Give me the lowdown on the zaniest game you’ve ever participated in. We don’t mean “Whoa, wild head-bashing violence, guts and blood everywhere” ludicrous, though there is enough of that. How the heck did this make it through the brainstorming session? If no one else thinks this way, why do we? Still more pressing is the issue of how such concepts may be implemented into commercially viable video games.
Here is a compilation of some of the more Poki games we’ve played in recent memory.
Far Cry 3: Blood Dragon
This game is a great example of an idea that started as a joke that ended up being turned into something wonderful. Blood Dragon, a throwback to action movies of the 1980s, has neon lighting, weird cybernetic villains, SO MUCH SYNTH, and dreadful catch phrases (such as “I’ll go to bed when you’re dead”). Is there anything not to like about the series’ final descent into madness?
All right, maybe it’s not your usual pick. 47 has always been quite somber (although he has dressed up in a chicken costume at least once before, but I suppose that’s sort of terrifying in and of itself), but this newest antic really pushed the boundaries of WTF-ness. Hope, South Dakota (Population: 1, when 47 is done with it) is the most random location for a video game ever, and the question remains: who is trying to murder 47 this time? Of course, they were armed nuns who committed the murder. If you want a video game experience that comes close to the original Machete, this is it.
The Binding of Isaac
The 2D sacrificial lamb violence is over the top, if not terrifying. You take on the role of Isaac, a naked and weeping kid who must make his way through a ghoulish basement to get away from his Jesus-freak mother, who is convinced that God has commanded her to sacrifice her child. As the game takes on an arcade style, Isaac’s dreadful predicament begins to take on a comedic quality. As we all see tiny Isaac in the fetal position, crying for his life, this game reveals that we’re all a little f***** up in the mind.
Dead or Alive 5
Feeling inclined to quickly sketch something offensive and move on, I must resist the urge. But really, I don’t know of a better illustration of the objectification of women than this game. These ladies can kick a** too, but why with those enormous… Listen, I’m not a puritan, and I really love playing this game with my buddies after a few drinks. Obviously, the extreme sexism and exploitation of women in the Dead or Alive series is successful, since the games keep being made.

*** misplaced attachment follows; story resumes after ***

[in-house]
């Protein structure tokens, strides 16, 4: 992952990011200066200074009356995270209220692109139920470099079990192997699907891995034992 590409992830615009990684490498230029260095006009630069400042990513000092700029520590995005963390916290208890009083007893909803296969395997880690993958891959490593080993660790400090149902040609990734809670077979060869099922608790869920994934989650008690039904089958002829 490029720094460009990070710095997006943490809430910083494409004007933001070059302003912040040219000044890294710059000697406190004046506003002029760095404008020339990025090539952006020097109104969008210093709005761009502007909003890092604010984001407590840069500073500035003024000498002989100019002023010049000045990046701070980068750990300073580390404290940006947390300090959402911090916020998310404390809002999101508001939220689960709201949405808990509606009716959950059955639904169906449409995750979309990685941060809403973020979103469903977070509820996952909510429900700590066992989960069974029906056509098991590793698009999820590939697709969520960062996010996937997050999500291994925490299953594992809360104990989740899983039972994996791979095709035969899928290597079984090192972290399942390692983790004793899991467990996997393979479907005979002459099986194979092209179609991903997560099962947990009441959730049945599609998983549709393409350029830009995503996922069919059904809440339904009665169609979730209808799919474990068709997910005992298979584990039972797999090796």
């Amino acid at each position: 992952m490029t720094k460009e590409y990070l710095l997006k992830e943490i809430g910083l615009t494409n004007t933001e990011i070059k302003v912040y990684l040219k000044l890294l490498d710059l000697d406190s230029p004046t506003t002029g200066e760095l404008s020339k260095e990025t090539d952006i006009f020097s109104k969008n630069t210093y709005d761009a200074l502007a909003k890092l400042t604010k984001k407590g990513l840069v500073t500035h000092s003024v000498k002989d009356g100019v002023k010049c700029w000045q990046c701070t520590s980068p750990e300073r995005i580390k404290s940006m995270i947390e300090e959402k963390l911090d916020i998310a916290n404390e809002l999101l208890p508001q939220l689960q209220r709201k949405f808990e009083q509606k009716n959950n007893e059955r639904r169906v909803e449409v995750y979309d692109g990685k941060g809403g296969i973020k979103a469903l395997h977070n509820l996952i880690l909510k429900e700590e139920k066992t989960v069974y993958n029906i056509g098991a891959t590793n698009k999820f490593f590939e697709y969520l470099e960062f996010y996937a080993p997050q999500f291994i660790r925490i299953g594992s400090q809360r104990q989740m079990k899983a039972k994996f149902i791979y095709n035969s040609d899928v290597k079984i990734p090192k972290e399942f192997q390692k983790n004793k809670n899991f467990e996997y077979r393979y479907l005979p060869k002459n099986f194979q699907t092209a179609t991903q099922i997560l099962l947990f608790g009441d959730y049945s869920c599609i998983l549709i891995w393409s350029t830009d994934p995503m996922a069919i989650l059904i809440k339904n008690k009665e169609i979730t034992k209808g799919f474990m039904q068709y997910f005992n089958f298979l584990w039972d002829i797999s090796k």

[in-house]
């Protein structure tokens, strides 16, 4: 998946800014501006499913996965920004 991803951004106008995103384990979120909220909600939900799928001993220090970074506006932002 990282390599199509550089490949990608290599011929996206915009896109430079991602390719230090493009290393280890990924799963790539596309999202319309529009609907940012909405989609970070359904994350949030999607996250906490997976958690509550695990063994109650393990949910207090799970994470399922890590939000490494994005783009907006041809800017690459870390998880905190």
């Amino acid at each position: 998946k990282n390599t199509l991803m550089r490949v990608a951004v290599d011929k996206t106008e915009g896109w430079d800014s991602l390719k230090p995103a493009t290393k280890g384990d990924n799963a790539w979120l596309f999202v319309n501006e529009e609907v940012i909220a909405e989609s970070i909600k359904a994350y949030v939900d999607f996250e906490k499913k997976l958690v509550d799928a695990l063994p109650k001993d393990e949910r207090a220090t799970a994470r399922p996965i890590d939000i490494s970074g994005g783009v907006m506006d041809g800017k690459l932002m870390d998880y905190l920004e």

Maybe THIS is the best possible illustration of what a hot babe with semi-automatics attached to her stilettos can do. How about those great catchphrases full of innuendo that make you sweat when you press your finger into the A button, if remaining fit and seductive while murdering everything in your way isn’t enough to please the most hardcore gamers… The pinnacle of sexiness in a video game. Miss Boobshirt groans in pain as she cuts everything to shreds. Bayonetta is a classic example of pushing the objectification of women in video games to an extreme.
This game deserved to be popular and become a cult classic in hindsight, but when I first pulled it from the box, I thought it was simply strange. So, you remember nothing about killing someone in a public restroom, and then you wake up and discover it occurred. After relieving yourself of some of your tension by using a urinal, you set off on a journey that will take you through timed bowel movements, claustrophobia, panic attacks, ghosts, strange cults, and the Mayans.
Like Fahrenheit, this game is a supernatural mystery that doesn’t take itself too seriously and borrows liberally from comedies like Twin Peaks. Like the aforementioned program, this game follows an FBI agent as he investigates a string of killings in the fictional town of Greenvale. Along the journey, he talks to a traveling tree salesman (can they really exist in real life?) and has lengthy chats with his imaginary pal Zach, who proves to be more real than he anticipated.
In addition, there is an elaborate tale about a covert gas experiment conducted in the 1950s. The game was advertised as a survival horror experience, but it ends up being more of a dark comedy thanks to the terrible language and the strange people who don’t know whether they’re in a game or real life. In a way, the game’s terrible quality is also appealing.
Super Meat Boy
This game was the precursor of The Binding of Isaac in that it pioneered the f***** up experience in the downloadable content market. Meat Boy is a mashup of Mario and a chunk of gory ground meat, and you get to take control of him. Your goal is to save Bandage Girl from the clutches of the nefarious Dr. Fetus, an embryo dressed in a spacesuit. The saw blades and falling blocks in this platforming classic will cut you to pieces again and over again. It was a best-seller on both XBLA and Steam.
Saints Row IV
The game’s popularity may be directly attributed to its ridiculous plot and mechanics. You take on the role of the Third Street Saints’ commander once again, however this time he’s the President of the United States and it’s up to you to repel an extra-terrestrial invasion. Intriguing results seem to have been achieved.